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Posted by AnnSmarty
How effective is your link building campaign? I bet your answer is “I wish it could be better.”
Talking to business owners and executives on a daily basis, I have yet to meet one who would be satisfied with their link building strategy.
Everyone needs links, yet they are getting harder and harder to get.
Change your link building mindset.
In any business marketing strategy, we’re really interested in one thing: sales.
Yet, if we keep focusing on that end goal, we won’t achieve much. A customer may need up to eight touchpoints before they finally make a purchase. If you only focus on that final sale, you’re missing out on all those extra steps that drive your customer to buy.
It may sound obvious (so I’ll stop here) but the point I’m trying to make is: Marketers cannot focus on the final sale. We need something in between — a secondary metric that will bridge the gap between “a stranger” and a “a buyer”.
This is where the notion of a “lead” came from, i.e. a contact which we consider our prospective/possible/future customer.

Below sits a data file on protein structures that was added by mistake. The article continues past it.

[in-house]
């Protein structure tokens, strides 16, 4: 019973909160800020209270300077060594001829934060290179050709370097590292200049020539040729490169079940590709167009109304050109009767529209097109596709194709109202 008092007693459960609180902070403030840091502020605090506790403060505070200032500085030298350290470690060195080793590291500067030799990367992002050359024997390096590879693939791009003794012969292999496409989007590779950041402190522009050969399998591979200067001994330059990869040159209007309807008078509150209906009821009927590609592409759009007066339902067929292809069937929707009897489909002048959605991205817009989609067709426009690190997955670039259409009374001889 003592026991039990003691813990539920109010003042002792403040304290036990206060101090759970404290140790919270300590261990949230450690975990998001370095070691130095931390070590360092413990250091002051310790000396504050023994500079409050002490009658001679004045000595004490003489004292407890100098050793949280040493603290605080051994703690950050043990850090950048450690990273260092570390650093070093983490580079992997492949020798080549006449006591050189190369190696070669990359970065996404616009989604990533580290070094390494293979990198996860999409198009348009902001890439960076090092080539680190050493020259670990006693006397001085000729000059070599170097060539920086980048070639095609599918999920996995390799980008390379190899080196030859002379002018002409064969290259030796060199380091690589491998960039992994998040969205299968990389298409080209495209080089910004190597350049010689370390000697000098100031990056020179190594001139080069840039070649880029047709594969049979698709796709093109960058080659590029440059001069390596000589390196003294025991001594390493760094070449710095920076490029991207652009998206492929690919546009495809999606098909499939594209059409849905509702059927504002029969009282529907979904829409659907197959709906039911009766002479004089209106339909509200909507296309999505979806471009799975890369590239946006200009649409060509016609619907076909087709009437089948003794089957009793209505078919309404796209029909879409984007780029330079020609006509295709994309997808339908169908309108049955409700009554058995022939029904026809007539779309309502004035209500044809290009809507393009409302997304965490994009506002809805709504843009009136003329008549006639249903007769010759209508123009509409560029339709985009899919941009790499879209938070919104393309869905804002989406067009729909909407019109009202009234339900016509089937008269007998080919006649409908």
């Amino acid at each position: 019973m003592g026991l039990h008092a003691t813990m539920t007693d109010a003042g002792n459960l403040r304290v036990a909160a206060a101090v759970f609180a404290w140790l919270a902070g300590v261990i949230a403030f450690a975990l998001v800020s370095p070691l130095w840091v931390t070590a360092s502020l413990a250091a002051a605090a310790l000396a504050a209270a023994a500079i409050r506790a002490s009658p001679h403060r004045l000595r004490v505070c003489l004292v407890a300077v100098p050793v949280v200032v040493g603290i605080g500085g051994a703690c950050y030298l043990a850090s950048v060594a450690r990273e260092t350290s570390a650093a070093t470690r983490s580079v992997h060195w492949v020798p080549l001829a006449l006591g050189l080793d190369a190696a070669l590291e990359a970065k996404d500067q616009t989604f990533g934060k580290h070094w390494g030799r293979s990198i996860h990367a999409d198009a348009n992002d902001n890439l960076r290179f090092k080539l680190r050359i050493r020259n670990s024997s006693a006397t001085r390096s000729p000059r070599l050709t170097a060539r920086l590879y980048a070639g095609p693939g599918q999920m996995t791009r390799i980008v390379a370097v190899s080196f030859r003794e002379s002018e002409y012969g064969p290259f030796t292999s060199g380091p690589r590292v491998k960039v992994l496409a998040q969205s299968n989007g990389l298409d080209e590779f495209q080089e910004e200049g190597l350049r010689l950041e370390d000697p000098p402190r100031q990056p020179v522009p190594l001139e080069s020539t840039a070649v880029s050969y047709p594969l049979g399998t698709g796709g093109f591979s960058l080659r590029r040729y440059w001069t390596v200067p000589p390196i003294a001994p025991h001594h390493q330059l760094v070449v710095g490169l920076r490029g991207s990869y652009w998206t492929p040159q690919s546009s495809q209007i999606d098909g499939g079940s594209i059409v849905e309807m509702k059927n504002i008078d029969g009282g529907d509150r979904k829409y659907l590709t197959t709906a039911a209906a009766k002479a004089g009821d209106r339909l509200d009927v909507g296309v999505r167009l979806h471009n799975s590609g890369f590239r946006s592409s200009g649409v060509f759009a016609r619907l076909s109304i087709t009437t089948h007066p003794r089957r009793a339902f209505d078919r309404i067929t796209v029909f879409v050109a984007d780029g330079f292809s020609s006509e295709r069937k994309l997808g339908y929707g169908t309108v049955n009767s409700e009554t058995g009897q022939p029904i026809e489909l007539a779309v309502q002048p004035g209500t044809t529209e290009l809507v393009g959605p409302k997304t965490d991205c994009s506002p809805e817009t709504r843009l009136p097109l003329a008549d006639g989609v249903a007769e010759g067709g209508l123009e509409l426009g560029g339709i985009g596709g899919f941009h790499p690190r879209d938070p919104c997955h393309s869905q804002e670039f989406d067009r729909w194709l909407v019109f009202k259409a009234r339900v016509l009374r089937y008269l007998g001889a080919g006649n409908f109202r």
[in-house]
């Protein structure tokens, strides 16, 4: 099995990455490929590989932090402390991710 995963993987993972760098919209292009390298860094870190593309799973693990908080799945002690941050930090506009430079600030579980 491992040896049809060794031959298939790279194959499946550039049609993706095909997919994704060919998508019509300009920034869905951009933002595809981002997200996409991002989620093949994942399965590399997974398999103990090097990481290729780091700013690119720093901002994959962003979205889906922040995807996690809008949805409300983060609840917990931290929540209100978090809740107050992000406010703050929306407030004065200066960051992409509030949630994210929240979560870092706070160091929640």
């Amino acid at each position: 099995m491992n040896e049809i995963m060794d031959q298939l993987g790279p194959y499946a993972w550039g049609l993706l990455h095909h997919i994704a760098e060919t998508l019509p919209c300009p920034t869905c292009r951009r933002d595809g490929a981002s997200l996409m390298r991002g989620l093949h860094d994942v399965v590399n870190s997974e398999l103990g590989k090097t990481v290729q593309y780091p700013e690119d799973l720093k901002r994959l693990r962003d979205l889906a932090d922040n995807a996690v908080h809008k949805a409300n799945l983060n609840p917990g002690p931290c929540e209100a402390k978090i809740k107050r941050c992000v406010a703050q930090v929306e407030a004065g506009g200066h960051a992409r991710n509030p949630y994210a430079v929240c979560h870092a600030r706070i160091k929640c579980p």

A journey from a “a stranger” to a “lead” is shorter and much more predictable than a journey from “a stranger” to a “a buyer”, and once we turn a visitor into a lead, we can reach out to them in a much more meaningful and personalized way (via email, Facebook re-marketing, on-site personalizations, etc.).
In link building we need links, just like in marketing we want sales. But focusing on the final goal is just as limiting in link building as it is in marketing.
Very few link builders these days do anything beyond sending an email, then using automated follow-ups. There’s no “lead generation” in link building. It’s either “link or no link” reporting.
And that’s where that process is broken.
In link building, all those bloggers, publishers, editors, etc. may also need several touchpoints (from something beyond an email). Furthermore, they may not be proper decision makers within the publication you are targeting.
If you apply that lead generation process to link building, you may see much better results, and more importantly, those results will keep growing the more leads you acquire.
In B2B marketing, this is called outcomes-focused data strategy, which basically means you need to know exactly what you want to achieve (the outcome) before you start developing your strategy of achieving said outcome.